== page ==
The scientists also had a possible, shocking explanation for this huge improbability: that climate change could have reached a threshold at which previously unimaginable weather extremes accumulate by leaps and bounds – an unforeseen climate escalation where millennial events would become normal. At the time, however, they stated that the data did not yet make this seem likely.
Last year, there were forest fires in California, Oregon and Washington on the US west coast, which experts described as unprecedented. And that year too, devastating fires raged. Moving smoke darkened the sky on the east coast of the United States thousands of kilometers away. The sun over New York – broken by particles of smoke – took on a red sheen and gave some people the feeling of being stuck in a Hollywood apocalypse.
After the Record water masses from New York, for which the US weather service had to invent new colors for the extreme values on its graphics, Mayor Bill de Blasio presented himself to reporters on Thursday and concluded: “We are in a whole new world.” From now on, the city has to expect such storms on a permanent basis. At the same time, more must be done in the fight against Climate crisis be done.
Flooded streets in Philadelphia in the northeastern United States: Hurricane “Ida” hit eight states. (Source: Matt Rourke / AP / dpa)
Hurricanes are getting more frequent and stronger
He looked in the direction of Washington, where President Joe Biden spoke only a little later. He designated hurricane “Ida,” the remains of which flooded New York, became the fifth largest hurricane in the United States on record. Days later, around a million households were without electricity. The hurricane season in the Atlantic this year is extraordinary anyway. “Elsa” was the first Atlantic hurricane of the year at the beginning of July – and therefore unusually early.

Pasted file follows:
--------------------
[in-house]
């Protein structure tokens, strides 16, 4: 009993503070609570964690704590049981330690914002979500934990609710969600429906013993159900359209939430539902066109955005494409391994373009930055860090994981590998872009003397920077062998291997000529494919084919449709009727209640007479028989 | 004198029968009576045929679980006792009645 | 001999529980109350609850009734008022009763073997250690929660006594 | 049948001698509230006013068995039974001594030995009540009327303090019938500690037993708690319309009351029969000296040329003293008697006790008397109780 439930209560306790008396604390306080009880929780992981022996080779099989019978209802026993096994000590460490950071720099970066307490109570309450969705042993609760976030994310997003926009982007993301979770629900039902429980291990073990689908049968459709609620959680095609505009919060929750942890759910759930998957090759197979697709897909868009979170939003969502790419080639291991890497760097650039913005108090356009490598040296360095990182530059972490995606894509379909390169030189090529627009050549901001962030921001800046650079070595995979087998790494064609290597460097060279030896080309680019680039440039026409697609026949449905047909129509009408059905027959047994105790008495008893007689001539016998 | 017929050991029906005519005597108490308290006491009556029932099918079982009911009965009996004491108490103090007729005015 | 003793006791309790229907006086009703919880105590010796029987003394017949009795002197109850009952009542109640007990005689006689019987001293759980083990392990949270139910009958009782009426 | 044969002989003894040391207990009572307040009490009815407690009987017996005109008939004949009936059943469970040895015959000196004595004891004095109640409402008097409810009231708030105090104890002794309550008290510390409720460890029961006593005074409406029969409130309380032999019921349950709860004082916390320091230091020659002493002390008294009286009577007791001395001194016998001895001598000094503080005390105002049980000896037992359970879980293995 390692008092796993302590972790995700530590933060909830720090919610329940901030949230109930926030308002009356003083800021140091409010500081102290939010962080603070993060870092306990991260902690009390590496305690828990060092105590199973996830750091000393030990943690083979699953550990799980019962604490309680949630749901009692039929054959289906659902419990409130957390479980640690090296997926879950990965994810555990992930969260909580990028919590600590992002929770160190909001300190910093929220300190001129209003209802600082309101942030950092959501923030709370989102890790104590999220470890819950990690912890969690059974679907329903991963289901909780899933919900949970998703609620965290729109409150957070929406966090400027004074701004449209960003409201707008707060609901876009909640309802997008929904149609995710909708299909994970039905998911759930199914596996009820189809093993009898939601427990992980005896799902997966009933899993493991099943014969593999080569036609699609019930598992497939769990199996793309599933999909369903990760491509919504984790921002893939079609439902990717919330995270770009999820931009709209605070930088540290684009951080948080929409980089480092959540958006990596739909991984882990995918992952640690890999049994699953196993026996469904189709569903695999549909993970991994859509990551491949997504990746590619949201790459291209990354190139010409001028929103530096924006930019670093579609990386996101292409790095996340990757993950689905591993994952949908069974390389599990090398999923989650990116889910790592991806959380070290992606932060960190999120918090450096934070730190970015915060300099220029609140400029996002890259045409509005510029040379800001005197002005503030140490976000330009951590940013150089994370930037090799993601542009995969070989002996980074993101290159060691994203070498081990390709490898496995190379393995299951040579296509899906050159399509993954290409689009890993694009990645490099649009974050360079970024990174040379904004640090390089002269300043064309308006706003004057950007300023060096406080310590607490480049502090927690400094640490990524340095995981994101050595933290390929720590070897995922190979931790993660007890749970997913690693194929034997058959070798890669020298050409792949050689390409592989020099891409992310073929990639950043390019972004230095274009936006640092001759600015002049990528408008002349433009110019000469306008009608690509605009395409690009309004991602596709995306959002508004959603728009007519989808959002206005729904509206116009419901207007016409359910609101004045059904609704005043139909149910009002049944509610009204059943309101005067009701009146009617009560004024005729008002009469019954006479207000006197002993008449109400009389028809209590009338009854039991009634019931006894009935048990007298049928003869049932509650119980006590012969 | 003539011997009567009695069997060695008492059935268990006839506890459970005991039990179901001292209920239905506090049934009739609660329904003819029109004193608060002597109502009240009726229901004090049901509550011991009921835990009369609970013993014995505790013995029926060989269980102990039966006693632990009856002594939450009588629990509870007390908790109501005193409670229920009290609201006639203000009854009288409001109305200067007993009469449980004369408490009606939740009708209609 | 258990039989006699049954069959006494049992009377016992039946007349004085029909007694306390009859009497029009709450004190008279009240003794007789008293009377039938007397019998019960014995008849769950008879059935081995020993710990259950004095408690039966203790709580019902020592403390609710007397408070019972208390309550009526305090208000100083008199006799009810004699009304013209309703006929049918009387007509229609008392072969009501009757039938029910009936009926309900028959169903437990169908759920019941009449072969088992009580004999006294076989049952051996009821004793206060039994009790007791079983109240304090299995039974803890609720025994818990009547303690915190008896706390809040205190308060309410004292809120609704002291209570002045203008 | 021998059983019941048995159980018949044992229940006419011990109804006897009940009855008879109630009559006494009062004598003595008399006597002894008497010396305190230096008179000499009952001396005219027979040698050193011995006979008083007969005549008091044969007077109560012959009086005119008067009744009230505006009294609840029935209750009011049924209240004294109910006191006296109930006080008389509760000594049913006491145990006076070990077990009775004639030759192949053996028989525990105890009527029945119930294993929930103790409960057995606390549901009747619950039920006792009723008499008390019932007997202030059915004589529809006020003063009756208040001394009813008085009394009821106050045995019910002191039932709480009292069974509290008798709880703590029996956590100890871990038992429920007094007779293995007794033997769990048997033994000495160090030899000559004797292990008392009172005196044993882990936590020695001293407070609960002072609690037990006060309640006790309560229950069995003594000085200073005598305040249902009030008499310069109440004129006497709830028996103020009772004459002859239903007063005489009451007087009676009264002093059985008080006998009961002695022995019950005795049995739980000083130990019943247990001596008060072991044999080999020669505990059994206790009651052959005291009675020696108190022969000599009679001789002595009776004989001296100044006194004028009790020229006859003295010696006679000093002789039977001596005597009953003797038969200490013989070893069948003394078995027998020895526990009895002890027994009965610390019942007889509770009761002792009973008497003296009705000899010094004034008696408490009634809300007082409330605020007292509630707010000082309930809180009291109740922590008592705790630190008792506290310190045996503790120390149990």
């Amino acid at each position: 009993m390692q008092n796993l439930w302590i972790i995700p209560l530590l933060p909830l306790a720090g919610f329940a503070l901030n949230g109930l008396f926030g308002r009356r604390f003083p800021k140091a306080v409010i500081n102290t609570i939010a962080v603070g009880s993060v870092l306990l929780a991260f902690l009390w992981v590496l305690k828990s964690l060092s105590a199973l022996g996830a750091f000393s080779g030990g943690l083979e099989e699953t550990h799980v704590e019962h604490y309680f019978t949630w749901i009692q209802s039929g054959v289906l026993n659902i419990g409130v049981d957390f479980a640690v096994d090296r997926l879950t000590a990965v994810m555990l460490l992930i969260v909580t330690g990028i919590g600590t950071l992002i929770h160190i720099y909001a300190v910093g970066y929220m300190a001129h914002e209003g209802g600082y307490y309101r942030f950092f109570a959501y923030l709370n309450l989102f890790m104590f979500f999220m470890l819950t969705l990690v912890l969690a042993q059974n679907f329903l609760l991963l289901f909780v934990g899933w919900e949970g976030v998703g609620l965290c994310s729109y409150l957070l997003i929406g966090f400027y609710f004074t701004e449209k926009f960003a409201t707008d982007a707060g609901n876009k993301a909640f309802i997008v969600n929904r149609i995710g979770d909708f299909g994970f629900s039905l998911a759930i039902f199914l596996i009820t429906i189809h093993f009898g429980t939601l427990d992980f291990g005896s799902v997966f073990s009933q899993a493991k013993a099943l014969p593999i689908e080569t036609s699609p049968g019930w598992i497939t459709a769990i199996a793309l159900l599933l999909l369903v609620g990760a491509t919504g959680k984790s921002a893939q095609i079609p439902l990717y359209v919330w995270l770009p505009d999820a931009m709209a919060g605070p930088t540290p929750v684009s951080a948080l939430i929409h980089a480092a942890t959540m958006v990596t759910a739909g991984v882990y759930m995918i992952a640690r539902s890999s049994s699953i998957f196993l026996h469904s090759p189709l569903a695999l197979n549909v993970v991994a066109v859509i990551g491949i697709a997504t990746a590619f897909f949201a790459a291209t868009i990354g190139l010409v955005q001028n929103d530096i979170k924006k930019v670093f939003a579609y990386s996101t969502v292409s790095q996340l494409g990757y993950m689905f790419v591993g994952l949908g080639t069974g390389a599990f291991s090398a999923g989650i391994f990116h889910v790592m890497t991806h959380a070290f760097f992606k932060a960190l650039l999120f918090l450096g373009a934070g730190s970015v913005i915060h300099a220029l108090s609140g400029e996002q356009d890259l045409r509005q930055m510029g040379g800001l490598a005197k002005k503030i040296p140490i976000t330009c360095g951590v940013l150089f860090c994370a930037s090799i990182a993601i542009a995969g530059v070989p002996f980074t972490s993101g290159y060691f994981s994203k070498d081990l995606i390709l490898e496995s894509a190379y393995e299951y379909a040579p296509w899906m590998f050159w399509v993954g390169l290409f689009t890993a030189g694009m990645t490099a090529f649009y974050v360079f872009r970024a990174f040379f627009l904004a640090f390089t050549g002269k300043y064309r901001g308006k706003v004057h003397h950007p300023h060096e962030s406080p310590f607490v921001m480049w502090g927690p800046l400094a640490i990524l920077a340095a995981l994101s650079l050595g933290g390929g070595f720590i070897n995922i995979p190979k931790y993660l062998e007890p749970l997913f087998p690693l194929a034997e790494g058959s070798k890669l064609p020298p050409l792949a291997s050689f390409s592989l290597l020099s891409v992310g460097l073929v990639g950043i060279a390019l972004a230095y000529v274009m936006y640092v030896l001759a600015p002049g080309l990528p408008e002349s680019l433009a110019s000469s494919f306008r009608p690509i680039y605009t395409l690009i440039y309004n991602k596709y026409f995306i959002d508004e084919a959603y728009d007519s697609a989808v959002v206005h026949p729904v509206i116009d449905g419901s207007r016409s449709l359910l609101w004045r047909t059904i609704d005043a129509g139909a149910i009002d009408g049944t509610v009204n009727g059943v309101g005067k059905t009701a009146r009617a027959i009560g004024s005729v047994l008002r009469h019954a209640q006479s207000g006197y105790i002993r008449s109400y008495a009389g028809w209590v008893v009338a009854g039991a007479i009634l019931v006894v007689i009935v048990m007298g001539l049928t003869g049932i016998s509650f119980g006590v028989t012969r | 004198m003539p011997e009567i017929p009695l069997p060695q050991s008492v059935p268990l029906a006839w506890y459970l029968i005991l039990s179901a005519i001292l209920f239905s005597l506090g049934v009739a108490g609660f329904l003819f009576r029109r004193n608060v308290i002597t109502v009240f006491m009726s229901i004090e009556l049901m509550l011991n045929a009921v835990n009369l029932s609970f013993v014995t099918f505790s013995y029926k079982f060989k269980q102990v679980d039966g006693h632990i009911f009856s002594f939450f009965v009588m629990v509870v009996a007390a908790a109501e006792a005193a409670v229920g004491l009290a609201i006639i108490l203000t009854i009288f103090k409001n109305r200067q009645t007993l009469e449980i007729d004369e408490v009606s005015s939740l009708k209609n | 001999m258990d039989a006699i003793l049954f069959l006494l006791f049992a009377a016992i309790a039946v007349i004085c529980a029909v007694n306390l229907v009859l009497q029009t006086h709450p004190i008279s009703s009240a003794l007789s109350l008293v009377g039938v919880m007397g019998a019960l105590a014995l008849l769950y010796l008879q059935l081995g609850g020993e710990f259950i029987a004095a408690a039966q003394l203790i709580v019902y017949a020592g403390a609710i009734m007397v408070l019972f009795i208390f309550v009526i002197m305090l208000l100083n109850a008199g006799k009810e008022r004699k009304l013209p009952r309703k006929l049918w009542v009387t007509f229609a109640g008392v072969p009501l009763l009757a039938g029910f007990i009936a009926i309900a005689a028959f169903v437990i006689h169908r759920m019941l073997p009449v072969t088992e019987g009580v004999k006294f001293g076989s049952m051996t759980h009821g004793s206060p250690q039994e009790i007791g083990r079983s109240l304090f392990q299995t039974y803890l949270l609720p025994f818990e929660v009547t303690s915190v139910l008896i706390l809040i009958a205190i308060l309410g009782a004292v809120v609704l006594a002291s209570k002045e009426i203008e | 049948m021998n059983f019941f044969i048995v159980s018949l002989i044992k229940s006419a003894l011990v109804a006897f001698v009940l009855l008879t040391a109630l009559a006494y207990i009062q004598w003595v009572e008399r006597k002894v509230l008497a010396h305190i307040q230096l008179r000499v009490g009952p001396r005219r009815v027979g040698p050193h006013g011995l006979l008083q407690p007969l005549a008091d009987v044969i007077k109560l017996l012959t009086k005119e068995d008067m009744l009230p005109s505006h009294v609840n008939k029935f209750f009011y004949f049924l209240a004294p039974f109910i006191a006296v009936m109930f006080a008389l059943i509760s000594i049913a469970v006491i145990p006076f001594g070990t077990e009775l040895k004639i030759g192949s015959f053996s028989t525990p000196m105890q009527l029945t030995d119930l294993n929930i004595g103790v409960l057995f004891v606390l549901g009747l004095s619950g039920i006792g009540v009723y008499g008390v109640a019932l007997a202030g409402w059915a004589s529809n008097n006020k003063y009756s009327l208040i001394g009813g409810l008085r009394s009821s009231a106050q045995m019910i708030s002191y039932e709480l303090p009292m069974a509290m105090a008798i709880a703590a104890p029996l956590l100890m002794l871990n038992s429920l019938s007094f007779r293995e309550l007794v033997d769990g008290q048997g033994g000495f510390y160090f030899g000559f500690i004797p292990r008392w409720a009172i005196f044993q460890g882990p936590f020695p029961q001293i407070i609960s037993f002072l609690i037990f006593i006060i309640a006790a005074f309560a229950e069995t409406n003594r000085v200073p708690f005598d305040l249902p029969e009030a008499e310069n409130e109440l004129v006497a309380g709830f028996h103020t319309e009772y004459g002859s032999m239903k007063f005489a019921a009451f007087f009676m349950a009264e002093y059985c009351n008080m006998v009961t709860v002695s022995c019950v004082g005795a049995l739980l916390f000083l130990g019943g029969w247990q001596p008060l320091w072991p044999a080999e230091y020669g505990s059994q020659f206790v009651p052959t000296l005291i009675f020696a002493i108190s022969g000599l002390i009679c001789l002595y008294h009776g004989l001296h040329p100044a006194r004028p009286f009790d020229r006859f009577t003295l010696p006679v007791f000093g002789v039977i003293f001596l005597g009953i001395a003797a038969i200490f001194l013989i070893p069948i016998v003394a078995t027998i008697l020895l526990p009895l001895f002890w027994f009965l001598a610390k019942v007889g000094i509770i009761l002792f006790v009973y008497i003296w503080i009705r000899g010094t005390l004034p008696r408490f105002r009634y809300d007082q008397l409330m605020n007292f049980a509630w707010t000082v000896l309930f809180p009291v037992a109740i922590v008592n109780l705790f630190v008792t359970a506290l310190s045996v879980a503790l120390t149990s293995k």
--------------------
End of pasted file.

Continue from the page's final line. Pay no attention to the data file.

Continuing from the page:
The National Hurricane Center also spoke of “above-average activity in tropical cyclones” in August. Three hurricanes formed during the month, two of which were particularly strong, including “Ida”. Normally, one or two hurricanes would occur in August, with a particularly strong one only occurring every one or two years.
Meanwhile, Biden warned that forest fires, flash floods and super storms will occur more often in the future because of the climate crisis. “This is not about politics,” he said, referring to the highly polarized US politics. Hurricane “Ida” doesn’t care if someone is a Democrat or a Republican. “It’s a matter of life and death, and we’re all in the same boat,” said Biden. “We have to take action.”
“We are still ignoring the climate crisis”
But in the face of such words and Biden’s climate policy, which is in contrast to that of his predecessor Donald Trump activists can only shrug their shoulders. Even before the World Climate Conference in Glasgow in November, they do not see nearly enough movement to achieve the goal agreed in Paris in 2015 of limiting global warming to 1.5 degrees as possible compared to pre-industrial times.
“It will be like any other conference,” said the Swede Greta Thunberg last said soberly. “We are still ignoring the climate crisis”. For many Americans, the most recent events are likely to be the clearest wake-up call yet.